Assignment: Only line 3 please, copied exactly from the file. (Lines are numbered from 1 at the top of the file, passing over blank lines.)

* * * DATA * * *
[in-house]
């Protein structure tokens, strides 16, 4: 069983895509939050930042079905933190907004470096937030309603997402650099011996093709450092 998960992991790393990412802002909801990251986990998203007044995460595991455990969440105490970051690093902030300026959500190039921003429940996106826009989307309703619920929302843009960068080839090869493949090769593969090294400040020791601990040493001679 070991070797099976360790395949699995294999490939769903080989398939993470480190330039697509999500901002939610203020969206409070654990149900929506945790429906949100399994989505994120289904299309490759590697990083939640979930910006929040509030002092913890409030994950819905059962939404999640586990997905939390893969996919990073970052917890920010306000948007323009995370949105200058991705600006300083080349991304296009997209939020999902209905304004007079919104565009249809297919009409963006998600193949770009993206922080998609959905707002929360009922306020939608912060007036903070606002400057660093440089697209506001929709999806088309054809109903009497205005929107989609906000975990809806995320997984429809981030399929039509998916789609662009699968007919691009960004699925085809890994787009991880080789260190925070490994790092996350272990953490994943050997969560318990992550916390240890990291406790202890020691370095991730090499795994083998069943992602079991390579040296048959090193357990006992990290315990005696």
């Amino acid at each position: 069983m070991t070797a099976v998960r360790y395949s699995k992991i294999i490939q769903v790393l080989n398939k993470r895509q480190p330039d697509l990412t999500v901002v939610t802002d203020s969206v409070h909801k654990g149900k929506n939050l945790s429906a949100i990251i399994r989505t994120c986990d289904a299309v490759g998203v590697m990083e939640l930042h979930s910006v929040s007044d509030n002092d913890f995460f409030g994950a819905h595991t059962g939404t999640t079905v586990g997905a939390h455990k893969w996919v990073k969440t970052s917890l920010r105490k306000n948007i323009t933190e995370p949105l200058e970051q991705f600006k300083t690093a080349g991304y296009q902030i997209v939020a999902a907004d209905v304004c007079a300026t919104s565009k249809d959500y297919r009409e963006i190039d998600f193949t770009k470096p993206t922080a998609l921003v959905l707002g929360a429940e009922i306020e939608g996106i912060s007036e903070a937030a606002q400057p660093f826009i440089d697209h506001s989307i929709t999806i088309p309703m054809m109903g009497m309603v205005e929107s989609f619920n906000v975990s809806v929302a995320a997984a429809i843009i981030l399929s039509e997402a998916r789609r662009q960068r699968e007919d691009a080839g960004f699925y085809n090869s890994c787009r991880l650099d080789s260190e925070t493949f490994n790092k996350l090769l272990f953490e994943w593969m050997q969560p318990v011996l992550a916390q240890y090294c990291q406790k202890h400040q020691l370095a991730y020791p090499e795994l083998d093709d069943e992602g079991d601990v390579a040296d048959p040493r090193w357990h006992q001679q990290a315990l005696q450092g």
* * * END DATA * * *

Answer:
């Amino acid at each position: 069983m070991t070797a099976v998960r360790y395949s699995k992991i294999i490939q769903v790393l080989n398939k993470r895509q480190p330039d697509l990412t999500v901002v939610t802002d203020s969206v409070h909801k654990g149900k929506n939050l945790s429906a949100i990251i399994r989505t994120c986990d289904a299309v490759g998203v590697m990083e939640l930042h979930s910006v929040s007044d509030n002092d913890f995460f409030g994950a819905h595991t059962g939404t999640t079905v586990g997905a939390h455990k893969w996919v990073k969440t970052s917890l920010r105490k306000n948007i323009t933190e995370p949105l200058e970051q991705f600006k300083t690093a080349g991304y296009q902030i997209v939020a999902a907004d209905v304004c007079a300026t919104s565009k249809d959500y297919r009409e963006i190039d998600f193949t770009k470096p993206t922080a998609l921003v959905l707002g929360a429940e009922i306020e939608g996106i912060s007036e903070a937030a606002q400057p660093f826009i440089d697209h506001s989307i929709t999806i088309p309703m054809m109903g009497m309603v205005e929107s989609f619920n906000v975990s809806v929302a995320a997984a429809i843009i981030l399929s039509e997402a998916r789609r662009q960068r699968e007919d691009a080839g960004f699925y085809n090869s890994c787009r991880l650099d080789s260190e925070t493949f490994n790092k996350l090769l272990f953490e994943w593969m050997q969560p318990v011996l992550a916390q240890y090294c990291q406790k202890h400040q020691l370095a991730y020791p090499e795994l083998d093709d069943e992602g079991d601990v390579a040296d048959p040493r090193w357990h006992q001679q990290a315990l005696q450092g």